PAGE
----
certains sont montés aux barricades, ce ne fut ni simple, ni rapide, peut-être y a-t-il eu des vies risquées mais la raisons a eu le dessus et le droit d’auteur est né, affaiblissant sans doute l’esclavagisme (ancrage du concept)
    cela a pris du temps, pour nous apporter le droit d’auteur, donc, à présent, que nous pouvons en profiter, faut-il vraiment le concéder, sans tenir compte des autres outils et données scientifiques comme un travail artistique ?
    mais pourquoi ?

    Voilà pour la science.

    Par contre se prendre un droit d’auteur sur quelque chose de visible (=/= créé par l’homme), comme par exemple une plante brésilienne brevetée aux USA/par USA c’est inconcevable…

    C’est un sujet qui me tient à coeur… 🙂

    • Nicolas Pont says:

      La restriction en faveur de l’utilisation à des fins scientifiques a été notamment conçue pour favoriser la fouille de textes et de données (text and data mining ou TDM).

      Il s’agit par exemple de pouvoir analyser et découvrir d’éventuels liens entre les nombreuses publications scientifiques, afin de trouver de nouvelles pistes de recherche, notamment dans le domaine de la médecine.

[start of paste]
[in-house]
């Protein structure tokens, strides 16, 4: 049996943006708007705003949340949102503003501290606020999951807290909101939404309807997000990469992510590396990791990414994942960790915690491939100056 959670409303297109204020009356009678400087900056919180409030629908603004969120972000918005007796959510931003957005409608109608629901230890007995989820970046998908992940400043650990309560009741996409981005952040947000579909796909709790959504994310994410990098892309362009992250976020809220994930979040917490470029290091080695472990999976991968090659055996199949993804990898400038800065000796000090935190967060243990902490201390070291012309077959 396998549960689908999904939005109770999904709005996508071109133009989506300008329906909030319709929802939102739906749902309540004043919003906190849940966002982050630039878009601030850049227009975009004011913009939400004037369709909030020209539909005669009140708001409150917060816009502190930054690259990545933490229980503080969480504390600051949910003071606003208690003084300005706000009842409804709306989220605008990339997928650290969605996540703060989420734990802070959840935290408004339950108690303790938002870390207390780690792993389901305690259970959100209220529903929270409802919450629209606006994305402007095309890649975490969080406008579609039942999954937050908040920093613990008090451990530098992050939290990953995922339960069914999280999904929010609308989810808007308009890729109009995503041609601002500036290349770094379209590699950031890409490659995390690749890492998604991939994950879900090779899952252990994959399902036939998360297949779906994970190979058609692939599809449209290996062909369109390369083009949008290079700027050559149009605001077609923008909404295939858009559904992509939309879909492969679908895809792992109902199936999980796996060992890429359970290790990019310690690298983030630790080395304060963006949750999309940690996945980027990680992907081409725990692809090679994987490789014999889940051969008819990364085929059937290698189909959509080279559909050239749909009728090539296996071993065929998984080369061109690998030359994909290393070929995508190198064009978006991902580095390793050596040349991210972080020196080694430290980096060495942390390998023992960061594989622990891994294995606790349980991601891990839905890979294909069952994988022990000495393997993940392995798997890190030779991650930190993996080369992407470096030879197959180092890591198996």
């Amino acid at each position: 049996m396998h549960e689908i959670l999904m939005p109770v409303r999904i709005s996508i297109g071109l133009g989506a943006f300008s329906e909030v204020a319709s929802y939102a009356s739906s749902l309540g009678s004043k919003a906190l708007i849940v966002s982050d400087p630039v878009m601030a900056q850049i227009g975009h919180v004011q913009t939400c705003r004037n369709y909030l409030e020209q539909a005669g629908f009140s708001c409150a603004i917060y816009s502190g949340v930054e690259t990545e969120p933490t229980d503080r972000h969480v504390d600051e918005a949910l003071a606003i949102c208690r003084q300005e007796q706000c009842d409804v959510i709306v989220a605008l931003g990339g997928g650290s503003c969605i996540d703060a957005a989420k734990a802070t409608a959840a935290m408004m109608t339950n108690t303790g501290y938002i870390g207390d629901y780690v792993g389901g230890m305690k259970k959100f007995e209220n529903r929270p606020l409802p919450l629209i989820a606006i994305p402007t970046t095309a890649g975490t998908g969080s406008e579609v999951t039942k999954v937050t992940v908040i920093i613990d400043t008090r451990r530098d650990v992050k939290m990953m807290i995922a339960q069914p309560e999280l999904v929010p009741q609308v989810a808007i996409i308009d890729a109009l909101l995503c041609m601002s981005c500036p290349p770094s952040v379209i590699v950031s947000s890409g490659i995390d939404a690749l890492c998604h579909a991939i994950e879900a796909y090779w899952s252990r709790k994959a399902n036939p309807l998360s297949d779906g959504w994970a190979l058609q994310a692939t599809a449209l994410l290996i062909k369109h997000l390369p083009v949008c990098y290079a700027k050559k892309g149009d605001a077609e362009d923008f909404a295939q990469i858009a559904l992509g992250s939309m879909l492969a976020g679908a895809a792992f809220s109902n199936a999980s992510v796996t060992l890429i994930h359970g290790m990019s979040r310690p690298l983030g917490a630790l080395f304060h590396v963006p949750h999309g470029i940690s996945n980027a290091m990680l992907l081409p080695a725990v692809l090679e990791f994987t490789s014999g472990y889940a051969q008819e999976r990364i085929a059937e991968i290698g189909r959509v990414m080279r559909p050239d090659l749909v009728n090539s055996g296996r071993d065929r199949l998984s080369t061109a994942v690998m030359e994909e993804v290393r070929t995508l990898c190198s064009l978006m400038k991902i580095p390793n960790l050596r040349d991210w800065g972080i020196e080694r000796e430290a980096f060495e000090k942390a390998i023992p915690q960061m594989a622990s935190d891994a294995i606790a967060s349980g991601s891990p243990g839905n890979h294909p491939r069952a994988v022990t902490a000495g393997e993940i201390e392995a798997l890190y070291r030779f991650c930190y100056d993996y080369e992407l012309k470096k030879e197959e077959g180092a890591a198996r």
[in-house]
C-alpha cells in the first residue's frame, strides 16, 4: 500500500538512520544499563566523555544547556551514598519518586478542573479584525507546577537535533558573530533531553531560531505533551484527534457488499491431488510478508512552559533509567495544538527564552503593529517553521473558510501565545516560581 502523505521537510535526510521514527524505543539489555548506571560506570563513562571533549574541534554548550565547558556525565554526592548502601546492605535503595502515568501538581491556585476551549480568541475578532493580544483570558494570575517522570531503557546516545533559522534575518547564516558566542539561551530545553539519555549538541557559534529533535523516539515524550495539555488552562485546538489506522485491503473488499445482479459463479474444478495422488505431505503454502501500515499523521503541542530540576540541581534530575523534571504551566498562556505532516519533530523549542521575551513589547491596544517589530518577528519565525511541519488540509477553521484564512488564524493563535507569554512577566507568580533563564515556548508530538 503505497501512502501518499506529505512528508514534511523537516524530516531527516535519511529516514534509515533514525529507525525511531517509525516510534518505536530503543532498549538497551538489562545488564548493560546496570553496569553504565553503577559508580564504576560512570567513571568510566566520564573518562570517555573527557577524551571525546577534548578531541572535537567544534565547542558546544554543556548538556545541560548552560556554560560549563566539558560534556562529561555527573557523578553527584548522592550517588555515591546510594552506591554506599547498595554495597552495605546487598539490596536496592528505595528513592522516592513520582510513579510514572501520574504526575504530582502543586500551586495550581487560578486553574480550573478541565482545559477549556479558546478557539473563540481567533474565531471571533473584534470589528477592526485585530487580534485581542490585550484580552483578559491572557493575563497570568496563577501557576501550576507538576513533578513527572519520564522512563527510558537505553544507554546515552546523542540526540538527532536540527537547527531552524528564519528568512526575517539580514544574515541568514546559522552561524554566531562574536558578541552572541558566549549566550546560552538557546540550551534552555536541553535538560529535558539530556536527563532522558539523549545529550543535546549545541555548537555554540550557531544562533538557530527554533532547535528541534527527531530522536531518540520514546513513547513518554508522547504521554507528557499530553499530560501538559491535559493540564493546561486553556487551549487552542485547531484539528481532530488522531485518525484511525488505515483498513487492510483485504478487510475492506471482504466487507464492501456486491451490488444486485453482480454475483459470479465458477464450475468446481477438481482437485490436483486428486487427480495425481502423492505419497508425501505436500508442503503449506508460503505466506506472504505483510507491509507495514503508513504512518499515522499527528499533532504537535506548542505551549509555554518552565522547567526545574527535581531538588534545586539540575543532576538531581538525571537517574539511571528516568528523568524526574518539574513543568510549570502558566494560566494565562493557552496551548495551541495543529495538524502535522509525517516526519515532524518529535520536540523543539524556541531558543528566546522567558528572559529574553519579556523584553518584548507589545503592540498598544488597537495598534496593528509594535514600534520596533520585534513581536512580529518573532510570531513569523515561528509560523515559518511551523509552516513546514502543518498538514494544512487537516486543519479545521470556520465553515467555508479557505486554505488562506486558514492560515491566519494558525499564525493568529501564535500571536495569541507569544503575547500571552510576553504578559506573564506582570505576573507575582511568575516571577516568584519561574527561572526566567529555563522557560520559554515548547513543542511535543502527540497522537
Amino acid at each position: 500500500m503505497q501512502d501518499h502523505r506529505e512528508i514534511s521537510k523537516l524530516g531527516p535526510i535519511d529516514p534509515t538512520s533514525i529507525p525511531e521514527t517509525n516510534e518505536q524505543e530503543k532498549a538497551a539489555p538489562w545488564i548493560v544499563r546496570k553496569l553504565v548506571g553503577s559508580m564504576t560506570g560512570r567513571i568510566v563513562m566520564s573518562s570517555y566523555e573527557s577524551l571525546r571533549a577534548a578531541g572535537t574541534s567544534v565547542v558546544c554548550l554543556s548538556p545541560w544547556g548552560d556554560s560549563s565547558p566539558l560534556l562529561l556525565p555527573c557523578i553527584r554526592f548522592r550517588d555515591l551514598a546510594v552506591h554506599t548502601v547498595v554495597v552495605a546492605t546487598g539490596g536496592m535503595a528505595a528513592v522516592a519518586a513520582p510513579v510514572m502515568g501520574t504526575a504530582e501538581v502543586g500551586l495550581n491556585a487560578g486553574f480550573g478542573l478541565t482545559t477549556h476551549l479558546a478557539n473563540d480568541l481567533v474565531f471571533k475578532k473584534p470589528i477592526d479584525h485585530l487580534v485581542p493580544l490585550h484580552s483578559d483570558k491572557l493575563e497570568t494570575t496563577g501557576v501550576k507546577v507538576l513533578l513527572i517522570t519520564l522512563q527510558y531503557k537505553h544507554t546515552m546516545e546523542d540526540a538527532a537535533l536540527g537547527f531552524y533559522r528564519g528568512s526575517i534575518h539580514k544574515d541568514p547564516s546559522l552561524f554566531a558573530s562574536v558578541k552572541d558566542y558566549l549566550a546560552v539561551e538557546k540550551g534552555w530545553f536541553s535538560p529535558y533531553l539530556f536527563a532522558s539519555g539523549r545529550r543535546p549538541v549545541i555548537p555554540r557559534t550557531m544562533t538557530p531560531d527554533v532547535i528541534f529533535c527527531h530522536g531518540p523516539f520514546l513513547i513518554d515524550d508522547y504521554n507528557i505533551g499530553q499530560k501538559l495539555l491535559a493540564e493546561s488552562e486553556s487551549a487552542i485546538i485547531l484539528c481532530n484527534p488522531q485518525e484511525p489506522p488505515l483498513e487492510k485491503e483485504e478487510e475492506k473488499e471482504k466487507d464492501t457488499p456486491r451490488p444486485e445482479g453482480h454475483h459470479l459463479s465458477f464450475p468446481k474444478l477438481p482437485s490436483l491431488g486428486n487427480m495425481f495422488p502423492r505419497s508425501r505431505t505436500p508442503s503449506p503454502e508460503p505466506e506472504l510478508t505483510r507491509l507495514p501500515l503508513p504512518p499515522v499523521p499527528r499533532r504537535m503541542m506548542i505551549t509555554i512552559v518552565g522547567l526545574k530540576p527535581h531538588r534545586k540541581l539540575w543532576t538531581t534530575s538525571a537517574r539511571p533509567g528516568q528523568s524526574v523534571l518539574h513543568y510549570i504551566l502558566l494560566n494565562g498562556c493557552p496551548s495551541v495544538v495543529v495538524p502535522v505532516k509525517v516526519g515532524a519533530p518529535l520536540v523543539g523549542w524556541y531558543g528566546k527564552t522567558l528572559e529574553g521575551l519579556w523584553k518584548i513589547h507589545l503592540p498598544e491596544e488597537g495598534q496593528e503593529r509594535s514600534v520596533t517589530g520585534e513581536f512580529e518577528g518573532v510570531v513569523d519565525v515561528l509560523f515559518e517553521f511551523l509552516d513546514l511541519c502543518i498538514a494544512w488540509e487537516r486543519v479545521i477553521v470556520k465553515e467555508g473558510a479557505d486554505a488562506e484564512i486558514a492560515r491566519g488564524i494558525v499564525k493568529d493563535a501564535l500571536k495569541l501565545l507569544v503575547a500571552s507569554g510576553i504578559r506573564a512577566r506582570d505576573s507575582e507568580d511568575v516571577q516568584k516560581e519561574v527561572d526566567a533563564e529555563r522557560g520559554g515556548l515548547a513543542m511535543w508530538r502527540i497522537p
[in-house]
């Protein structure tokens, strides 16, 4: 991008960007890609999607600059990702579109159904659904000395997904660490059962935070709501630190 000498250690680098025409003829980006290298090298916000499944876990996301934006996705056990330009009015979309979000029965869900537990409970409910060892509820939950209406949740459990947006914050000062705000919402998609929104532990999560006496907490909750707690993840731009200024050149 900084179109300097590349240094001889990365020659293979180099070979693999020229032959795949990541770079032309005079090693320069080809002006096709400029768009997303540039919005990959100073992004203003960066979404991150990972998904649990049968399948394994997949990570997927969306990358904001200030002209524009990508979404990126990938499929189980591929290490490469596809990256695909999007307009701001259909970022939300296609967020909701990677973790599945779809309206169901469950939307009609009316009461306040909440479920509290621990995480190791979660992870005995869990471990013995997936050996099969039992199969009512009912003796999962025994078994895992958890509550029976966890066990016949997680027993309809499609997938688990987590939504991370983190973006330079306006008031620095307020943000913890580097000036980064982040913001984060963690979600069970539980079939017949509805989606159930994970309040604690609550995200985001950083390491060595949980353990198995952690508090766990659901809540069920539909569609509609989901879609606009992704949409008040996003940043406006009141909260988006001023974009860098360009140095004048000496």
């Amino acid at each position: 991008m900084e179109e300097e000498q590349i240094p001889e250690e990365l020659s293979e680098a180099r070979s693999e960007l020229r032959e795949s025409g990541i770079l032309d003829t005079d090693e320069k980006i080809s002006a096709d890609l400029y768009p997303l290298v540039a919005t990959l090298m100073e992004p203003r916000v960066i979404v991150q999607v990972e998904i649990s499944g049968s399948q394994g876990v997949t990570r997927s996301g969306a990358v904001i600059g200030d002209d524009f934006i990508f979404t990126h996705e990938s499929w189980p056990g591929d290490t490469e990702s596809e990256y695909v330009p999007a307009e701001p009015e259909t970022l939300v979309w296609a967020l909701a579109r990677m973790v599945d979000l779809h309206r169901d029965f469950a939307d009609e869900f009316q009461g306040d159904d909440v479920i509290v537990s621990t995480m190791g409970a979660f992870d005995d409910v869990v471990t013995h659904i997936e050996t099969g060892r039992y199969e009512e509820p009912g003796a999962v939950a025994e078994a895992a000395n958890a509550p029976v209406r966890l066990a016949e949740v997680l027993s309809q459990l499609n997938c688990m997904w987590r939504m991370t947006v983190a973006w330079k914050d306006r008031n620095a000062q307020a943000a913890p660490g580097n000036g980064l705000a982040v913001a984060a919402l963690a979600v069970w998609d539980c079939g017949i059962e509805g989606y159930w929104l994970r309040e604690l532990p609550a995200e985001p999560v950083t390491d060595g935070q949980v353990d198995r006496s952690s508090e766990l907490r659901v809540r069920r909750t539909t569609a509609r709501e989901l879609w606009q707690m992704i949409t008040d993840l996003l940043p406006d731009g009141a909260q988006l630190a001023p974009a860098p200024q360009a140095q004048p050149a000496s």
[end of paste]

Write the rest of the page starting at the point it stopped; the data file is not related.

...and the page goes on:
Sans restriction en faveur de l’utilisation à des fins scientifiques, les chercheurs devraient, pour fouiller et compiler des extraits de textes, demander l’autorisation préalable des auteurs de ces textes, protégés par le droit d’auteur. Cela n’est tout simplement pas possible d’un point de vue pratique.

      SUISA est favorable à la restriction, qui ne devrait toutefois que peu concerner les oeuvres musicales.

      Ce qui se fait dans le secret du laboratoire du chercheur est difficilement contrôlable et il est donc également complexe de faire valoir un droit d’auteur sur cet acte.

      En revanche, il est capital que le résultat de la recherche scientifique ne puisse pas être exploité librement, s’il reproduit des oeuvres protégées. Les auteurs de ces oeuvres protégées doivent avoir leur mot à dire sur cette exploitation et avoir les moyens de demander une rémunération. C’est l’une des priorités de SUISA.

      L’exception pour la science ne doit pas concerner l’enseignement, y compris dans les universités, puisque la loi prévoit un droit à rémunération en faveur des auteurs dans ce cadre. Ce droit à rémunération fait l’objet du tarif commun 7, lequel ne doit pas être touché par une exception pour la science. C’est l’autre priorité de SUISA.